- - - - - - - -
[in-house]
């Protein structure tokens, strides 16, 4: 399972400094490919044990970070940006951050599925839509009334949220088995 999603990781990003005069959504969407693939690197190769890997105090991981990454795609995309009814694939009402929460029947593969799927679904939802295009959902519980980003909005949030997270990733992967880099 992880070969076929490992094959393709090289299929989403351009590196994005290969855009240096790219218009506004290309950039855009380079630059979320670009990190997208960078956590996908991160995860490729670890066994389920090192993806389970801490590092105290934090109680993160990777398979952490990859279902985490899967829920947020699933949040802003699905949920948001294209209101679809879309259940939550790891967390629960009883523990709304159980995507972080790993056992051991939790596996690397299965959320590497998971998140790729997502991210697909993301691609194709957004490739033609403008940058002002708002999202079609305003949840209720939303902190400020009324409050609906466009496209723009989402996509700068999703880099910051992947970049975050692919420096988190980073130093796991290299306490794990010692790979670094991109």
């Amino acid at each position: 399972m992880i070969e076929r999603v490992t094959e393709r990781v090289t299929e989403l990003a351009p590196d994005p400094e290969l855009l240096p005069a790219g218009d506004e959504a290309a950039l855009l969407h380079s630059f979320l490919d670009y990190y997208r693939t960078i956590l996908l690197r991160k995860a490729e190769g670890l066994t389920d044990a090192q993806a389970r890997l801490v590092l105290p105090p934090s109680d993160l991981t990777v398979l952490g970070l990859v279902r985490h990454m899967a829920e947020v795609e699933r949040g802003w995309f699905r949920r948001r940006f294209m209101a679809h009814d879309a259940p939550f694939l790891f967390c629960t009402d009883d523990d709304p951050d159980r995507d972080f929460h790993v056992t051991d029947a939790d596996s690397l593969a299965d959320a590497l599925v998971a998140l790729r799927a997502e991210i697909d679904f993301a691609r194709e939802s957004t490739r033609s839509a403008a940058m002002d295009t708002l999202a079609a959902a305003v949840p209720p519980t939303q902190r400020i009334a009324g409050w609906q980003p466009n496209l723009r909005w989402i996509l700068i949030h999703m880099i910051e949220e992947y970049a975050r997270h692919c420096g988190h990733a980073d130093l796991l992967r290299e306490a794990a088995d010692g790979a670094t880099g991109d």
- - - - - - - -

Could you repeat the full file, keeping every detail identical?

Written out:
[in-house]
């Protein structure tokens, strides 16, 4: 399972400094490919044990970070940006951050599925839509009334949220088995 999603990781990003005069959504969407693939690197190769890997105090991981990454795609995309009814694939009402929460029947593969799927679904939802295009959902519980980003909005949030997270990733992967880099 992880070969076929490992094959393709090289299929989403351009590196994005290969855009240096790219218009506004290309950039855009380079630059979320670009990190997208960078956590996908991160995860490729670890066994389920090192993806389970801490590092105290934090109680993160990777398979952490990859279902985490899967829920947020699933949040802003699905949920948001294209209101679809879309259940939550790891967390629960009883523990709304159980995507972080790993056992051991939790596996690397299965959320590497998971998140790729997502991210697909993301691609194709957004490739033609403008940058002002708002999202079609305003949840209720939303902190400020009324409050609906466009496209723009989402996509700068999703880099910051992947970049975050692919420096988190980073130093796991290299306490794990010692790979670094991109």
């Amino acid at each position: 399972m992880i070969e076929r999603v490992t094959e393709r990781v090289t299929e989403l990003a351009p590196d994005p400094e290969l855009l240096p005069a790219g218009d506004e959504a290309a950039l855009l969407h380079s630059f979320l490919d670009y990190y997208r693939t960078i956590l996908l690197r991160k995860a490729e190769g670890l066994t389920d044990a090192q993806a389970r890997l801490v590092l105290p105090p934090s109680d993160l991981t990777v398979l952490g970070l990859v279902r985490h990454m899967a829920e947020v795609e699933r949040g802003w995309f699905r949920r948001r940006f294209m209101a679809h009814d879309a259940p939550f694939l790891f967390c629960t009402d009883d523990d709304p951050d159980r995507d972080f929460h790993v056992t051991d029947a939790d596996s690397l593969a299965d959320a590497l599925v998971a998140l790729r799927a997502e991210i697909d679904f993301a691609r194709e939802s957004t490739r033609s839509a403008a940058m002002d295009t708002l999202a079609a959902a305003v949840p209720p519980t939303q902190r400020i009334a009324g409050w609906q980003p466009n496209l723009r909005w989402i996509l700068i949030h999703m880099i910051e949220e992947y970049a975050r997270h692919c420096g988190h990733a980073d130093l796991l992967r290299e306490a794990a088995d010692g790979a670094t880099g991109d």